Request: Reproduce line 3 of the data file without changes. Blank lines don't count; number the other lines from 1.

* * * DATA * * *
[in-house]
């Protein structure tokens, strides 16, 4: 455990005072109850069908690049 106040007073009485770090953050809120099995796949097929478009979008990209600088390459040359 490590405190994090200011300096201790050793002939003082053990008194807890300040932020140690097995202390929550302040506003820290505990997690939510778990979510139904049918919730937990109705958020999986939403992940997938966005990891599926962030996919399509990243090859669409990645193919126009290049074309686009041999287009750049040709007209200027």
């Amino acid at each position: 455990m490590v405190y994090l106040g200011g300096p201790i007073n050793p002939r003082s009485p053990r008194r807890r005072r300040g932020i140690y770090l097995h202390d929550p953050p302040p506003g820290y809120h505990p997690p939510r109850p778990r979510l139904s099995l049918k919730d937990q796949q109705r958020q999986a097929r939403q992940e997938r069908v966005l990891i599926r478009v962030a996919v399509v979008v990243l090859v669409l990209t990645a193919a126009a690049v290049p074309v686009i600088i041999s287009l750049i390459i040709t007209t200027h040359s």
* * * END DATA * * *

């Amino acid at each position: 455990m490590v405190y994090l106040g200011g300096p201790i007073n050793p002939r003082s009485p053990r008194r807890r005072r300040g932020i140690y770090l097995h202390d929550p953050p302040p506003g820290y809120h505990p997690p939510r109850p778990r979510l139904s099995l049918k919730d937990q796949q109705r958020q999986a097929r939403q992940e997938r069908v966005l990891i599926r478009v962030a996919v399509v979008v990243l090859v669409l990209t990645a193919a126009a690049v290049p074309v686009i600088i041999s287009l750049i390459i040709t007209t200027h040359s």